The basis for EAD response in Australia are set out in Emergency Animal Disease Response Agreement (EADRA) and Australian Veterinary Emergency Plan (AUSVETPLAN).
Maintaining Australia’s biosecurity status requires a variety of interconnected components. Click on each circle to see a description of the various components involved in EAD responses. This content is also covered in greater detail by the Animal Health Australia (AHA) Emergency Animal Disease Foundation online course.
Each of the states and territories has their own legislation regarding the control and eradication of animal diseases within their borders, including movement controls and compensation payments. Individual states and territories are responsible for implementing responses to EAD incursions within their boundaries. Technical aspects of the response are determined by the state or territory Chief Veterinary Officer (CVO) in consultation with the Consultative Committee on Emergency Animal Diseases (CCEAD) and guided by disease strategies within AUSVETPLAN. The state or territory CVO writes the Emergency Animal Disease Response Plan, specific to the state or territory’s EAD outbreak, which is sent to the CCEAD for approval.
If an EAD occurs in more than one state or territory, the Australian Government Department of Agriculture, Water and the Environment takes the lead in coordinating the national response to the outbreak.
Animal Health Australia (AHA)
Animal Health Australia (AHA) is a not-for-profit company that facilitates partnerships between government and industry. They are responsible for brokering arrangements and collaborations that improve the animal health policy and biosecurity in Australia. AHA coordinates and manages more than 60 national projects on behalf of its Members that include the Australian Government, state and territory governments and the peak national councils of Australia’s livestock industries and service providers. AHA is the keeper and steward of EADRA and AUSVETPLAN.
Emergency Animal Disease Response Agreement (EADRA)
EADRA is a unique contractual arrangement between Australia’s governments and industry groups to collectively reduce the risk of EAD incursions, manage a response and provide adequate resourcing if an outbreak occurs. EADRA’s purpose is to facilitate rapid responses to, and the effective control and eradication or containment of an EAD incident while minimising uncertainty over management and funding arrangements.
Australian Veterinary Emergency Plan (AUSVETPLAN)
AUSVETPLAN is the national framework that outlines national emergency preparedness, response and control strategies for the management and wherever possible, eradication of exotic EAD incursions and outbreaks of certain emerging or endemic animal diseases. AUSVETPLAN consists of a series of manuals and supporting documents that set out the various roles, responsibilities and policy guidelines for agencies and organisations involved in an EAD response. It also contains manuals that are specific to management of particular EADs.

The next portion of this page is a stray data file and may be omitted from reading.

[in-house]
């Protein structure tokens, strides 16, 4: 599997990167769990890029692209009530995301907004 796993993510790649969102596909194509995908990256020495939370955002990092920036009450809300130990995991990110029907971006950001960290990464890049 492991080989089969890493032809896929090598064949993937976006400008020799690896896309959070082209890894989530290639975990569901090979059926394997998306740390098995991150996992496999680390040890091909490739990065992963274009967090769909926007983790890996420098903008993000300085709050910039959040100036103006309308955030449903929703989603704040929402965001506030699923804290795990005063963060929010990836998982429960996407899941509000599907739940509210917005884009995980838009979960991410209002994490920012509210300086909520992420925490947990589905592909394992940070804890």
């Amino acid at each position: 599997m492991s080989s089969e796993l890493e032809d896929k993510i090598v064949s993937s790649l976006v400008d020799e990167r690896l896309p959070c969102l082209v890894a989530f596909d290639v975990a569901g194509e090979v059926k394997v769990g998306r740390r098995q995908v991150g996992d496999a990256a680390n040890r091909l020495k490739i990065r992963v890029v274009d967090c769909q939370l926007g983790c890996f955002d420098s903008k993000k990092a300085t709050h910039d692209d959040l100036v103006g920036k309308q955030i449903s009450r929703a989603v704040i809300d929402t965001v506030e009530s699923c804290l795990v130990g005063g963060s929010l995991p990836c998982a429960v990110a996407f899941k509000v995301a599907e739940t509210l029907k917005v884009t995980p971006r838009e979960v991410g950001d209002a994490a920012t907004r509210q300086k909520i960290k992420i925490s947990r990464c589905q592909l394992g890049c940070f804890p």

Industries have responsibilities to prevent the entry and spread of EADs by having biosecurity plans in place, reporting any suspected EAD, and contributing to the control of EADs if they occur, including having trained personnel for EAD responses.
Industry representatives are involved at all levels of a response (particularly when cost sharing is invoked under EADRA) and contribute to policy development, decision making about mounting and managing an EAD response, providing specialist industry knowledge, communications between industry and animal health authorities and operational activities.
The Australian Government is responsible for coordinating national animal health policy, international animal health matters, trade negotiations, international communication and disease reporting to the World Organisation for Animal Health (OIE), quarantine and biosecurity at the pre-border, border and post-border. Under the Commonwealth, two committees in charge for decisions in the overall EAD response are convened specifically for an outbreak. These are the National Management Group (NMG) and Consultative Committee on Emergency Animal Diseases (CCEAD). Within each group are government and industry representation from parties affected by the EAD outbreak.
Biosecurity refers to procedures or measures used to protect a country, state or individual farming property from the entry and spread of unwanted pests, diseases, weeds and contaminants. It includes precautions taken to minimise the risk of introducing an infectious disease into an animal population, and to reduce infectious disease spread. It is ideal to prevent the entry and occurrence of an EAD in the first place.
All individuals and organisations that make up Australia’s animal and plant industries have a responsibility to protect Australia’s agriculture. Biosecurity actions should be taken at all levels, starting at producers on individual farms and enterprises through to state and national government.